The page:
I don’t know if it’s because she gets to hang around smart people at Google all day, but sometimes it just feels like Jenny knows something I don’t (aside from what a red velvet cupcake tastes like). For about 3 seconds it makes me want to live vicariously through her until I read that I should Stop Audition for Other People’s Lives.” Told you she was smart. Like Sydney, she manages to mix in a few dating posts. But most importantly, she takes great pride in convincing the most charismatic bloggers in the world to guest post for her. (What? My fingers are tired. I deserved that plug!)

Congrats Jenny! And to everyone who made the final Top 10 Gen Y Blog List of the Year (and in this format)! I’m off to call Jenny and congratulate her, seriously.

Virtual hugs and cupcakes to all of you! Thanks again :)

Learn to Love Feedback: It's Your Career Currency

"Never flinch at failure: If you're not making some mistakes, you're not doing anything - not trying to make things happen. Mistakes are part of winning - not dumb mistakes or those caused by haste and sloppiness but mistakes made by intelligent and thoughtful individuals attempting to make something happen."—John Wooden in The Essential Wooden (click here to read my Essential Wooden book notes)

People often seem to feel attacked by feedback, when in reality it's one of the single most effective ways to improve your performance. Wooden's entire philosophy was built around meticulous observation and feedback of the teams he coached. Wooden says, "Perfection is imposible. Capitalizing on imperfection - mistakes - makes all the difference."

For this reason, I think of feedback as career currency - a valuable commodity that can make a big difference in your performance. While feedback can be hard to hear at times, I like to think it shows that person cares about my development - and that's a good thing. I don't want to be the person walking around with proverbial food in my teeth all day, with no one caring enough to point it out.

Your goal should be to collect as many pieces of feedback as you can over the course of your career - from managers AND peers. I believe that the ability to gracefully receive feedback, and subsequently change that behavior, is a key distinguishing factor for star performers. Good feedback will help you improve and adjust to your environment more quickly than you could do on your own - so treat it like gold and grow that bank account!

5 things I've learned about feedback:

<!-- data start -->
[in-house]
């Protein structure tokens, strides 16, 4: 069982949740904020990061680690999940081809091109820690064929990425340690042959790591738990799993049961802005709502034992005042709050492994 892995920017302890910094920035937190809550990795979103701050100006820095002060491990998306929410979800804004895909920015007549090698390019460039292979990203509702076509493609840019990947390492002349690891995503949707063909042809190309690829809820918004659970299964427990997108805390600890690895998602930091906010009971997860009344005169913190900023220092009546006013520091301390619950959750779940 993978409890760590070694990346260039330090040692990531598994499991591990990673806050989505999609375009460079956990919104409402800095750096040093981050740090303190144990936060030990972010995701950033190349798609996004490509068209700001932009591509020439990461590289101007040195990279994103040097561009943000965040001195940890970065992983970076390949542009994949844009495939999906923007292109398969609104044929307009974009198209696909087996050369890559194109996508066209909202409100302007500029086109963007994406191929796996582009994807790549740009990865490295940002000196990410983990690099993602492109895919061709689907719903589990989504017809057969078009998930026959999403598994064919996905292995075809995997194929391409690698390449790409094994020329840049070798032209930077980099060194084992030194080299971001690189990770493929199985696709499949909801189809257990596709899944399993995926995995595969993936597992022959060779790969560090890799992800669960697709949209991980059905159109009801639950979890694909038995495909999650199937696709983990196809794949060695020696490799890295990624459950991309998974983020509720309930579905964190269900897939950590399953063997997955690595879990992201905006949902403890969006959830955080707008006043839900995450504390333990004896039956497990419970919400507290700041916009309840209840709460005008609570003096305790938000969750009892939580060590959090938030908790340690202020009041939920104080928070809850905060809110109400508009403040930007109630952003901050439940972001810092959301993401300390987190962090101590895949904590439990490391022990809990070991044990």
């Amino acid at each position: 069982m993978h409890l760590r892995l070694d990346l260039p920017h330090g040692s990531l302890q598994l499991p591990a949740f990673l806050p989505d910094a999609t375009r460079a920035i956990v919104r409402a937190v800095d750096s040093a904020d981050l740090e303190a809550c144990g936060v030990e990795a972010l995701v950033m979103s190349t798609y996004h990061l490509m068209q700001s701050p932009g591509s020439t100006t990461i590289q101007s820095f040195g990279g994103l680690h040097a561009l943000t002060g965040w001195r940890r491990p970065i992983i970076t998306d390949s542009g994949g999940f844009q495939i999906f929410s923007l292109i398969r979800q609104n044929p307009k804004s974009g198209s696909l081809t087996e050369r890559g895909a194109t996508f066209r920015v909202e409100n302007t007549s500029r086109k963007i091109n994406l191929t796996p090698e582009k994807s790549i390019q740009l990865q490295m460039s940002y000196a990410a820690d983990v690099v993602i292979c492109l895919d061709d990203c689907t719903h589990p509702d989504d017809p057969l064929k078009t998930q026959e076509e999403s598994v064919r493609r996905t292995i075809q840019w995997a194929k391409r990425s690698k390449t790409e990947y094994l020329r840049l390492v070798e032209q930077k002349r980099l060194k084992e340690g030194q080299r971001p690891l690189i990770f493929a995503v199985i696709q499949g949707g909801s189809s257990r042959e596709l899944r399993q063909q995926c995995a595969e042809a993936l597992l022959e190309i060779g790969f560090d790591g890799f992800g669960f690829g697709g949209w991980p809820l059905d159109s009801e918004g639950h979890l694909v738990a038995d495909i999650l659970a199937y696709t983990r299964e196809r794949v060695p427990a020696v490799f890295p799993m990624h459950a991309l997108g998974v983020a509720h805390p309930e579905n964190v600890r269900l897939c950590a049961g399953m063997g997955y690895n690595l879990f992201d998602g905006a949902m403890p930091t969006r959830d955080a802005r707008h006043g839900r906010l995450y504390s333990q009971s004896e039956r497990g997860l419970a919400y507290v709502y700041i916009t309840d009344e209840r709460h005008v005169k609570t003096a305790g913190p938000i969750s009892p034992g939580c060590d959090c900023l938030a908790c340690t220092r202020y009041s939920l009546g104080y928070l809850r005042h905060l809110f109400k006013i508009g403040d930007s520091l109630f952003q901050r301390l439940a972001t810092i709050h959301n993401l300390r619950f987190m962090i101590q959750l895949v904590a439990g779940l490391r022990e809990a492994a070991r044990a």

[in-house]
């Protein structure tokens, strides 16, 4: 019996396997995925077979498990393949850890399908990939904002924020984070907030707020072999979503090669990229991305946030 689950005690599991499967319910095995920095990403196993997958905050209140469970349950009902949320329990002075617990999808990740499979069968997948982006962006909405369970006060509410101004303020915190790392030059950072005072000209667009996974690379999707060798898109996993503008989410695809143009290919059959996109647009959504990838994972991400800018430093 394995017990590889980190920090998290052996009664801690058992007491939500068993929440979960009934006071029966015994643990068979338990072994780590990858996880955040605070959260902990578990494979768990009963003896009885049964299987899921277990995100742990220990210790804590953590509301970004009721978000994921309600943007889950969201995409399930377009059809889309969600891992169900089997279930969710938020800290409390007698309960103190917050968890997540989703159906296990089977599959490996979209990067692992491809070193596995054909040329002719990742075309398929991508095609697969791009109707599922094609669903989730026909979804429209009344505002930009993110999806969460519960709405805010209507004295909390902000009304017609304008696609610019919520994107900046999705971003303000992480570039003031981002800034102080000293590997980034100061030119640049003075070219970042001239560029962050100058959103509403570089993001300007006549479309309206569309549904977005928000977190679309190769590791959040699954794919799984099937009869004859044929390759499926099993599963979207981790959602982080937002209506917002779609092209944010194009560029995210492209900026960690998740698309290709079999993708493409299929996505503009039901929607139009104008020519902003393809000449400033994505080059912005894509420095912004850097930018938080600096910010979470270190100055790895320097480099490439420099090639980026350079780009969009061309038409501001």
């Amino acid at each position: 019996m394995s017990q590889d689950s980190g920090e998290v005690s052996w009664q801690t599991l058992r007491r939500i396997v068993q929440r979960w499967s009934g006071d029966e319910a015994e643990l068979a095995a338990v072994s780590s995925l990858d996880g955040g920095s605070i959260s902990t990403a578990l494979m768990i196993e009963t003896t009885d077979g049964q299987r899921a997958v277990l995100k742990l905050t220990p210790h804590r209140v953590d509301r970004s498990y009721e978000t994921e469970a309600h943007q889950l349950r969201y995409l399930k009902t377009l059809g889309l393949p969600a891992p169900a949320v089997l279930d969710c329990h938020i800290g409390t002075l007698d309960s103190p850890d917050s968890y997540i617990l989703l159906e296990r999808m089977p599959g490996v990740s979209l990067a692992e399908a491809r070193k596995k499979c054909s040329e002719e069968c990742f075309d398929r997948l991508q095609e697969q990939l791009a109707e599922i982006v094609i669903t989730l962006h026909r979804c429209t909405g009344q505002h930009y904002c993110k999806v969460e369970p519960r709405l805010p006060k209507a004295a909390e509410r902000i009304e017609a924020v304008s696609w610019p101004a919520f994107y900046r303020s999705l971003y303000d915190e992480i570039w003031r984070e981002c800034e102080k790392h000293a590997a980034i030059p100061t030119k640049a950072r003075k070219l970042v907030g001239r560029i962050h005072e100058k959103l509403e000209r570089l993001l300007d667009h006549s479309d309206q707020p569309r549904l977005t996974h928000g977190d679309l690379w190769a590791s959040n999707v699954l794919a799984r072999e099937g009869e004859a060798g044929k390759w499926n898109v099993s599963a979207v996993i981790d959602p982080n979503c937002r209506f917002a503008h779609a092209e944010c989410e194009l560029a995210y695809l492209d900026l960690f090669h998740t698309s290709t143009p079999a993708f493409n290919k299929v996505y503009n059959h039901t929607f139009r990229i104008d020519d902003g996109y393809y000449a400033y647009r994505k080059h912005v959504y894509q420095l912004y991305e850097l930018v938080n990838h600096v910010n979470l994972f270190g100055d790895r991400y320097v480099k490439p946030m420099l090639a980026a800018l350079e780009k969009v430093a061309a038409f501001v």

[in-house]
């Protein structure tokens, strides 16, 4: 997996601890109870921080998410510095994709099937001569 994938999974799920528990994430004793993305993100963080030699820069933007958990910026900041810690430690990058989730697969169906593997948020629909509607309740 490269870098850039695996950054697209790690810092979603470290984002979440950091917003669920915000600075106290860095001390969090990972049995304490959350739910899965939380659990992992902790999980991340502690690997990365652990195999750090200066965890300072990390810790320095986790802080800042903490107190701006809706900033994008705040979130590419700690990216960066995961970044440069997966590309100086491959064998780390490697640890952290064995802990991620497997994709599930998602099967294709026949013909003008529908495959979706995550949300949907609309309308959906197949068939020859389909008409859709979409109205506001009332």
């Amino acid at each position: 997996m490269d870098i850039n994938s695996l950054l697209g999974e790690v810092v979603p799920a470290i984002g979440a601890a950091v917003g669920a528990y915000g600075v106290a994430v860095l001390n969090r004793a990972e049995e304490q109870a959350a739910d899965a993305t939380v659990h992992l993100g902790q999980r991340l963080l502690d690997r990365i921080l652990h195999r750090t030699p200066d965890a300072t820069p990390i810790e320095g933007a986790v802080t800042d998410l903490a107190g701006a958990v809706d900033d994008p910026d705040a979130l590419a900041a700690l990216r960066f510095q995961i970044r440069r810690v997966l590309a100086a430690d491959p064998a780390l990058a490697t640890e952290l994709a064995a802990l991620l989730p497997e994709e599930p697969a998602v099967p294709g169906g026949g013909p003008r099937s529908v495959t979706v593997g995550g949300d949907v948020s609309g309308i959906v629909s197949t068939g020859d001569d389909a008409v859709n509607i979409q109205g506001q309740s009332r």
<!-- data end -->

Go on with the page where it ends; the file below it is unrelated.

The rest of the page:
1. Continuous, constructive feedback makes you rich. It accelerates your learning and development and will often lead to improved relationships and potentially faster career progression.
  2. We're often unaware of our own blind spots. For example, imagine yourself as a Starbucks barista: What if you could make a latte twice as fast if someone showed you how? Wouldn't you want to know? You may never have figured out those new techniques without feedback from another observer.
  3. Ask! Let people know that you're open to feedback. Don't argue or get defensive when they do give feedback - just say thank you. You can decide later (on your own time) what you want to take or leave from that feedback.
  4. Give! In the spirit of helping others, practice giving them feedback too. Be specific about behaviors, not just the tasks or the work itself. For example, someone tells you "great presentation!" and another says "Great composure and eye contact during that presentation." Which version would you find more helpful?
  5. Need help delivering clear feedback? Try the EAR formula: Event, Action, Result. For example: During the meeting last week (EVENT), you were biting your nails (ACTION) and the result was that you appeared nervous, which may have left the wrong impression on our clients (RESULT).

How to Start Growing Your Feedback Account

Below is a 4-Step Feedback Recipe from my friends at Rypple (a free web 2.0 feedback service) to help you be more intentional about getting feedback:

  1. Set a goal: what do you want to accomplish or develop? e.g. I want to improve my communication skills.
  2. Build an adviser network: pick a group of advisers who can help you achieve your goal.
  3. Request feedback: ask your advisers short, focused questions, frequently to continuously reveal actionable insights.
  4. Commit to action: ACT on the feedback you get! Sharing those actions with your adviser network will motivate you and keep you on track.

Click here to learn more about Rypple, set-up an advisor network, create a development plan, or start getting feedback!

Secrets of a Stingy Scoundrel: Interview with Phil Villarreal

Phil Villarreal, AuthorIt is my pleasure to introduce you to Phil Villarreal - one of the funniest (and most supportive) people I've met through my blog. Phil recently published his book, Secrets of a Stingy Scoundrel, after seven failed manuscripts over seven years. I admire his persistence and sense of humor. As one reviewer describes him, "Phil is a devious mastermind. He'd be the Lex Luthor of tightwads if Lex Luthor was hilarious."